An interdisciplinary study by UC Davis researchers that appeared in the March 13 issue of the prestigious journal Science Signaling attests to the growing recognition that innovative concepts and approaches developed by bioengineers and biophysicists can help tackle vital scientific questions that are inaccessible to traditional biological methods.
The study pursues two interwoven lines of questioning. One examines the chemotaxis mechanisms by which human immune cells recognize and home in on pathogens such as infectious agents or cancer cells. In view of the debilitating impact of epidemic infectious diseases, and the rapidly rising popularity of cancer immunotherapies, a better understanding of how immune cells find their targets from a distance is sorely needed. The chemical messengers studied in the paper are called anaphylatoxins. They provide a highly potent signal that guides immune cells toward nearby pathogenic microbes, but as their name suggests, excessive amounts can cause severe problems and even be fatal.
First author Emmet Francis did experiments in which he exposed individual neutrophils (the most abundant type of human white blood cell) to various amounts of anaphylatoxins and analyzed the cells’ chemotactic response. Among other interesting results, he found that chemotaxis by these cells stalls when they encounter too high levels of anaphylatoxins, which strikingly resembles a phenomenon known as neutrophil paralysis in sepsis. This could provide an instructive new window into the behavior of immune cells during sepsis and other pathological conditions.
Enabled by a combination of fluorescence imaging and micropipette manipulation of cells and targets, the second
line of questioning addresses the role of calcium surges in vital immune cell functions. Neutrophils and other immune cells are known to exhibit sudden cell-wide bursts in intracellular Ca2+ that rapidly increase the Ca2+ concentration several-fold. Such Ca2+ bursts are among the most conspicuous signaling events known and transmit a signal from one side of the cell to the other in record time.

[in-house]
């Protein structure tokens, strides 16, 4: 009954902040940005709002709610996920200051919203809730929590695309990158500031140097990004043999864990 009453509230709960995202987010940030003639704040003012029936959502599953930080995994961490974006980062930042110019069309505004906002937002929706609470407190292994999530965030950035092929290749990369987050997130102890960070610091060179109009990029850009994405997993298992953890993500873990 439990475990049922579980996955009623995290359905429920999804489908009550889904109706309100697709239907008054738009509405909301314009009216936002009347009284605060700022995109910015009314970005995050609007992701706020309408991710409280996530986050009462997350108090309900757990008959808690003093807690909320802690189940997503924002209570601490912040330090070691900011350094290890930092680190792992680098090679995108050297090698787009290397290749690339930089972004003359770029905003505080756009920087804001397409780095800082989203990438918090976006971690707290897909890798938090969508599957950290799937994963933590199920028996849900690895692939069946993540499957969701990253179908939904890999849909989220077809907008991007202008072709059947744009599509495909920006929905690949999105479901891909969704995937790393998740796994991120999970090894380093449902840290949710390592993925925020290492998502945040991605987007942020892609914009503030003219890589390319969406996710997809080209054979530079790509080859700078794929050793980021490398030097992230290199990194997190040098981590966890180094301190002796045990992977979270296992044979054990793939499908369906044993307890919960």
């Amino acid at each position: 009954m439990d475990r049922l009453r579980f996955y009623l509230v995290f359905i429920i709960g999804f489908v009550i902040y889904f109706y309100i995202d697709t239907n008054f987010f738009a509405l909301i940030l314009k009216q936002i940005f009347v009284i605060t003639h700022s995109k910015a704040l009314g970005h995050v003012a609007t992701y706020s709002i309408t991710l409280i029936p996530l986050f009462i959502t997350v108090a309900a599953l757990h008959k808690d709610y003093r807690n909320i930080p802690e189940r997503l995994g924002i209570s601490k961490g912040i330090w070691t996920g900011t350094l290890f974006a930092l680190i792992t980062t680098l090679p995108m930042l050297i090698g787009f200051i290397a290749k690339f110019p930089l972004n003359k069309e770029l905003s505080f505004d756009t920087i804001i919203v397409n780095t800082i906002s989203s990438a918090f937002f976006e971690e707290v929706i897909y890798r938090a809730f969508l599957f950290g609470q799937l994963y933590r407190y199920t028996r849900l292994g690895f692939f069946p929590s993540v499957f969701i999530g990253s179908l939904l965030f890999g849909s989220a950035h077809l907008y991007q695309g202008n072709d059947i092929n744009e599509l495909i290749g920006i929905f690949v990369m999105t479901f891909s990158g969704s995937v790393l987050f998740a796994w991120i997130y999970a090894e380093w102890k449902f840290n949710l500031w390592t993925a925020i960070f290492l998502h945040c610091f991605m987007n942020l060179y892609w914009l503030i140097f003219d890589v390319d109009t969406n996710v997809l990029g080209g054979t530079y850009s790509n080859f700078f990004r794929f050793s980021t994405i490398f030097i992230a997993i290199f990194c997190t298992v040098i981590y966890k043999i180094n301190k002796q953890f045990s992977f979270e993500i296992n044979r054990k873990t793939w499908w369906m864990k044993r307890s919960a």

However, even though Ca2+ ions participate in the regulation of numerous cellular functions, the exact physiological role of these bursts is unknown. Emmet’s experiments confirmed that such bursts always accompany phagocytosis of various targets by nonadherent neutrophils. Surprisingly though, Emmet also showed that the stimulation of these cells by physiological levels of anaphylatoxins does not cause Ca2+ bursts, and that the extension of chemotactic cellular pseudopods toward pathogenic targets does not require these signaling bursts. These findings invite a careful reevaluation of the common view that Ca2+ bursts mediate the rearrangement of the cells’ cytoskeleton in response to purely chemotactic stimulation.
Emmet, whom the College of Engineering honored with the 2017 Ghausi Medal, is currently a 1st-year PhD student in biomedical engineering at UC Davis. He started working on this project in his sophomore year and did most of the experiments as an undergraduate volunteer researcher. In addition to Emmet, the article has only one other author, principal investigator Volkmar Heinrich, which reflects the high quality of undergraduate research and mentoring available at UC Davis.
The study, entitled, “Extension of chemotactic pseudopods by nonadherent human neutrophils does not require or cause calcium bursts”, was published online in the March 13 issue of Science Signaling (http://stke.sciencemag.org/content/11/521/eaal4289).
Several movies featuring Emmet’s research can be viewed at the Heinrich lab’s YouTube site at https://www.youtube.com/user/HeinrichLab.